Learning to Love

I read a small book by the Vietnamese Buddhist monk Thich Nhat Hanh titled True Love. His reflections made me think about how I exercise love as a Christian.

In the first chapter Hanh describes four aspects of love.

The first aspect he names “matita,” which translates “loving-kindness” or “benevolence.” Matita implies more than the desire to make someone happy or bring joy. Love includes the ability and the work to bring joy and happiness to the persons we love.

The second aspect he describes is “karuna,” which translates “compassion.”  Like matita,” this refers to more than a desire or intention to ease the pain or suffering of another person. True love works to do the same.

The third aspect he names “mudita,” which translates “joy.” He writes: “It is not true love if you are suffering all the time. If there is no joy in your love you can be sure it is not true love.”

The fourth aspect is, perhaps, the most interesting: “upeksha,” or “equanimity, freedom.” Hanh insists that real love establishes freedom and brings freedom to the beloved. He writes: “You must love in such a way that the person you love feels free, not only outside, but inside.”

Thich Nhat Hanh makes me reflect on how those I love experience my love.

So I ask myself:

What have I done this day to bring happiness to my wife and children?

What am I doing to ease the suffering of others? Do I just talk about acts of compassion or am I actually doing something that helps someone?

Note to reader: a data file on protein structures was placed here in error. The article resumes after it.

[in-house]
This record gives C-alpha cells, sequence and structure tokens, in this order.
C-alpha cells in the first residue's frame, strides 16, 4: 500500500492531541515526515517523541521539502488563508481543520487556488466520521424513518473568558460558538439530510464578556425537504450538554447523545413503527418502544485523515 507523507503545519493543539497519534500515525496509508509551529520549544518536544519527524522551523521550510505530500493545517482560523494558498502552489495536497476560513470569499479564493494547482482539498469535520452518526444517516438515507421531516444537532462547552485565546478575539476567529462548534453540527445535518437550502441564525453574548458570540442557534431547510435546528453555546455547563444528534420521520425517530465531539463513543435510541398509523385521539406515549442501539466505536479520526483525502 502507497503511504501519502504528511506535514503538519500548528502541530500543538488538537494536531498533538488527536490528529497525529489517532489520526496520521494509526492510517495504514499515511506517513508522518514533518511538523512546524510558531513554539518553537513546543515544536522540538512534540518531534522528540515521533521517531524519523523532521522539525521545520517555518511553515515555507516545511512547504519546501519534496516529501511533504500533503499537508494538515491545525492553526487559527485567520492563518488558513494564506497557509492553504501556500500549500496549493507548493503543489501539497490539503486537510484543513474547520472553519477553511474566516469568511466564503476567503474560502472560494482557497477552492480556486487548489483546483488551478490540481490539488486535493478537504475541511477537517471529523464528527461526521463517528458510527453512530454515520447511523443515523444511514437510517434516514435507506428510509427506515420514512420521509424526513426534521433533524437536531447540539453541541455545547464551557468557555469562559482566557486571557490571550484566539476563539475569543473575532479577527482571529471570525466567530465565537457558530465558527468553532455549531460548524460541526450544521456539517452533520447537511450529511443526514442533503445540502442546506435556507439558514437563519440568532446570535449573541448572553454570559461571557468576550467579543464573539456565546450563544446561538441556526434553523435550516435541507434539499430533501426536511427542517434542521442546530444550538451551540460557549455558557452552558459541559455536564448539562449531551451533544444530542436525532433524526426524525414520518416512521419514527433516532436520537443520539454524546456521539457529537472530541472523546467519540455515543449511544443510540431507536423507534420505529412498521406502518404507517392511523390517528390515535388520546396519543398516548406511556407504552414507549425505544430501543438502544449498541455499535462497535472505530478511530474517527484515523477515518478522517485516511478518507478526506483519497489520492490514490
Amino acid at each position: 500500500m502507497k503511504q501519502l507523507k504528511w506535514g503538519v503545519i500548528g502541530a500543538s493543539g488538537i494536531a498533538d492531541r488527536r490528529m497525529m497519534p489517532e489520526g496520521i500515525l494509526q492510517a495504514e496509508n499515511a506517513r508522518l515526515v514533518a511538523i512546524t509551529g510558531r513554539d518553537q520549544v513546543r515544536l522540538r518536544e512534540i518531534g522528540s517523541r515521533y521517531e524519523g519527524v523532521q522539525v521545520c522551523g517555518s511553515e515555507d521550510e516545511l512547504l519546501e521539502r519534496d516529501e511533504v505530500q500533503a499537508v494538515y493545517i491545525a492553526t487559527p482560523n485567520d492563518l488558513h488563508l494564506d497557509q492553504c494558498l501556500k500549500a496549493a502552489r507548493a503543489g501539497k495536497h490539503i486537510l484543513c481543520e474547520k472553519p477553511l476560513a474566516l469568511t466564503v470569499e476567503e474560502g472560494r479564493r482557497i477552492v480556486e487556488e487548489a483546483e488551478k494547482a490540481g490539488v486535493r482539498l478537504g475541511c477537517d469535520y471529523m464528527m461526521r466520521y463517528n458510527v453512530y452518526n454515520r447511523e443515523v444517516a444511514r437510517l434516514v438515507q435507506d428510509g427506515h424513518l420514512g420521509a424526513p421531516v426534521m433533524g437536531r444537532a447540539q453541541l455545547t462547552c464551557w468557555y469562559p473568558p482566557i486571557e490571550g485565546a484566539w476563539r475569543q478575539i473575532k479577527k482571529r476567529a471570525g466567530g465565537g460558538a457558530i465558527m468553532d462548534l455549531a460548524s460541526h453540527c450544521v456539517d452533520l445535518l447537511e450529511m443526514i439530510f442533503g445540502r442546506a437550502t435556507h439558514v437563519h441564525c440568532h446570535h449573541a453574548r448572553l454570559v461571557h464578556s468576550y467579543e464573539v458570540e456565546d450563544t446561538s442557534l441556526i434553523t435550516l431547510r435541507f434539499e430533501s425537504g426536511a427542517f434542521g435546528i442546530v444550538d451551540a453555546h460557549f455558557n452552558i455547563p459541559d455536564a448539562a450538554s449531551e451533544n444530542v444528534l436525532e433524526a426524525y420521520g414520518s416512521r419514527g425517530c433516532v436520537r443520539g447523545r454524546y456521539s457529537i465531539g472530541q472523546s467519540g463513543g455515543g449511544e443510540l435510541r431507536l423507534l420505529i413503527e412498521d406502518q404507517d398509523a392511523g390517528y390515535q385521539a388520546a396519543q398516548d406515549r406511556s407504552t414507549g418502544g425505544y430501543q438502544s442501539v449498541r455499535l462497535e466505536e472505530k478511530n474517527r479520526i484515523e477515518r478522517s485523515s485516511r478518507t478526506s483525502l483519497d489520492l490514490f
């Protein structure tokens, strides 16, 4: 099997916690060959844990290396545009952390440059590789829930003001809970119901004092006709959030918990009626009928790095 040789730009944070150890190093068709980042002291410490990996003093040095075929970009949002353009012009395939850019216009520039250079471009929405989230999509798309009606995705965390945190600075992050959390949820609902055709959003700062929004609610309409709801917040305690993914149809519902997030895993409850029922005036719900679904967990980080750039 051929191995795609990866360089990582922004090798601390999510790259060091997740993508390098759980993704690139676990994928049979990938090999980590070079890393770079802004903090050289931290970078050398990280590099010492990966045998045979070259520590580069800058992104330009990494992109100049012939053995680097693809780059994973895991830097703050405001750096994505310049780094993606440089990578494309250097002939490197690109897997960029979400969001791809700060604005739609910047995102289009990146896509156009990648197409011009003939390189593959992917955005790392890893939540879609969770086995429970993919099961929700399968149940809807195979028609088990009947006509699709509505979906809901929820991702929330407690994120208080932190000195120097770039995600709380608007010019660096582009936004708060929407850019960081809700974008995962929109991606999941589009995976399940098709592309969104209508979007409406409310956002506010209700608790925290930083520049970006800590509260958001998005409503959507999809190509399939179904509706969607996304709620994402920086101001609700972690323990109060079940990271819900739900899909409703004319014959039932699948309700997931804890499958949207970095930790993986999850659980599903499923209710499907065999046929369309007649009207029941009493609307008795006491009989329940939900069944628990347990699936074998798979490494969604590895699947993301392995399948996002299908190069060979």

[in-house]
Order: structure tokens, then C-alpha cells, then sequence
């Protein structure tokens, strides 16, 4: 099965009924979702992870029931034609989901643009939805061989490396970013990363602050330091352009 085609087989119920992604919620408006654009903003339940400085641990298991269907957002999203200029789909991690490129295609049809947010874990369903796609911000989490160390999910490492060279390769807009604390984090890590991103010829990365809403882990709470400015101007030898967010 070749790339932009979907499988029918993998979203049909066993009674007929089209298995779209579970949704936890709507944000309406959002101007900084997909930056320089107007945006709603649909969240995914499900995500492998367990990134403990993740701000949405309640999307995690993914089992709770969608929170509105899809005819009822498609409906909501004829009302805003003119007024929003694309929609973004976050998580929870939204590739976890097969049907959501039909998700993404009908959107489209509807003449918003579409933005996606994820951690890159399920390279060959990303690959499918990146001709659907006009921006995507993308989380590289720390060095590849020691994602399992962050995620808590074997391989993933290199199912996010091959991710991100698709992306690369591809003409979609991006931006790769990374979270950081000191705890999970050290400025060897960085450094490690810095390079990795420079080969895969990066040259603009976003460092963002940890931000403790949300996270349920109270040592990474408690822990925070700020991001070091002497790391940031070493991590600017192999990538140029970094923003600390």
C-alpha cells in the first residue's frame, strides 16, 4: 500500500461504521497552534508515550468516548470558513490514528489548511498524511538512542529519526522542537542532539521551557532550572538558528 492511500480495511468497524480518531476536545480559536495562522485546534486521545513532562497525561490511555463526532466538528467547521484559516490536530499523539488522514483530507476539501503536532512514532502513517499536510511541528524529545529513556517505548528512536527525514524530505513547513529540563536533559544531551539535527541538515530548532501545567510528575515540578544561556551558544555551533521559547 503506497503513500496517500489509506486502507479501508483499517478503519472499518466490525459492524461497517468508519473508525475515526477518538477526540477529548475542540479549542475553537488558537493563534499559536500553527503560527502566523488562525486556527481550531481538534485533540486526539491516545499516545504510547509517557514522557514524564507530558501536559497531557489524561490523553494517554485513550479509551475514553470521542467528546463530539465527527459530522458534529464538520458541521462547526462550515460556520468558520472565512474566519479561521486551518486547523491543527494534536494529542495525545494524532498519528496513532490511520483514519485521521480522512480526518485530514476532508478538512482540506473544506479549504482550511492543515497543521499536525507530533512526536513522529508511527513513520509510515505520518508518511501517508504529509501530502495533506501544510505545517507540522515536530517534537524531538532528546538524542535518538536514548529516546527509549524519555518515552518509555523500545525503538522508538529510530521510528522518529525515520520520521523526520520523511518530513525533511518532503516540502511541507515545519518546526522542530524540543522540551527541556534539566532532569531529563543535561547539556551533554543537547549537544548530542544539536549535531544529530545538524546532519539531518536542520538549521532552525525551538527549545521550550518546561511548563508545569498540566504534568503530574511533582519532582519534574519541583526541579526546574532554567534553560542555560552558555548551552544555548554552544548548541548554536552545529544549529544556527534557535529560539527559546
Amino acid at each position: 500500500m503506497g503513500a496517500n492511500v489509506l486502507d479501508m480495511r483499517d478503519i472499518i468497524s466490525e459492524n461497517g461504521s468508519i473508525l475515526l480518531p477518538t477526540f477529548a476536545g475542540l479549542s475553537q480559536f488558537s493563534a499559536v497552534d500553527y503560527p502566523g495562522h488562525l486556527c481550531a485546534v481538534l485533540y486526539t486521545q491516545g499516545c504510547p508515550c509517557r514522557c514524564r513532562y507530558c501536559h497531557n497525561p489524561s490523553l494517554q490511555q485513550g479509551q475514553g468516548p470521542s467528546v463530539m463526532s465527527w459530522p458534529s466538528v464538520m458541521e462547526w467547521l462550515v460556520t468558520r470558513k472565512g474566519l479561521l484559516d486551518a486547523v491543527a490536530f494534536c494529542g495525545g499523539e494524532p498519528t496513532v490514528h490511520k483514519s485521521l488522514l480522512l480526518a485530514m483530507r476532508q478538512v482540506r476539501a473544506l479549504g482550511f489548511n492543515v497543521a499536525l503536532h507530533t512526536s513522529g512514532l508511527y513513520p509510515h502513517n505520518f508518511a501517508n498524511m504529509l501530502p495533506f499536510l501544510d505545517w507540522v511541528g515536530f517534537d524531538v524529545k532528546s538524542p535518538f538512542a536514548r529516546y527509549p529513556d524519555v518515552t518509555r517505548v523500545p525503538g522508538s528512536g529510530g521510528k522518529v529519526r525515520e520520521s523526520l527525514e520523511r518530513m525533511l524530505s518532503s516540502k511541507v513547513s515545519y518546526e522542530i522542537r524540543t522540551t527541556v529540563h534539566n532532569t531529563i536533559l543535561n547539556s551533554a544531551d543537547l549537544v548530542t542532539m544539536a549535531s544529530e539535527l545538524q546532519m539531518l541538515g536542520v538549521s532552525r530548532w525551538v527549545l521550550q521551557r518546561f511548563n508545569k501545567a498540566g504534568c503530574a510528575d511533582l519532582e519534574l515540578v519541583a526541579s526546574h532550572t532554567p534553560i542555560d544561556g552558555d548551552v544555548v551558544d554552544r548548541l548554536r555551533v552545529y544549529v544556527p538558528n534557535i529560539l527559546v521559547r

Is there a quality of joy in my relationships with those whom I care about? Not the thin joy of a party, but the rich joy of solid friendships?

Finally, does my love set people free? Do I love in such a way that those whom I love are built up?  What do I do so that those I love might more freely and authentically be themselves?

Hanh reminds me that real love requires a lot more than good intentions, words and sentiment. It is more a verb than a noun.

Love is at the center of a Christian way of life. Jesus is the model. We are to love others as God has loved us in and through Christ.

If we as the church claim even dimly to represent the love of Christ in our community, do others actually experience the love of Christ when they encounter us?

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11 thoughts on “Learning to Love

  1. What a lvoely and reflective post. I have read and admired quotes of Thich Nhat Hanh but have never read a book by him or actually knew who he was.I will have to read his work sometime.

    • I have enjoyed Thich Nhat Hanh for some time now. My wife is Vietnamese, so there is some family cultural synergy. His books are on the shelves under religion at Barnes & Noble. Worth checkig out. – Bill

    • Have a great vacation. If you do get to read some Hanh, please let me know how that went, and your thoughts. – Bill

  2. the idea of love as more a verb than a noun really appeals to me. Some very wise thoughts here. Think I’m going to have to put Hanh on my reading list!

  3. I have great admiration for Thich Nhat Hanh. I think he is a fine example of the Buddhist concept of “metta” or “matita,” which is not restricted to Buddhism. The world is a richer, finer place with him in it.

    Bill, I am looking for your poetry site. I seem to have lost track of it. I copies the link in your “about” and was still unable to find it. ??? Help!

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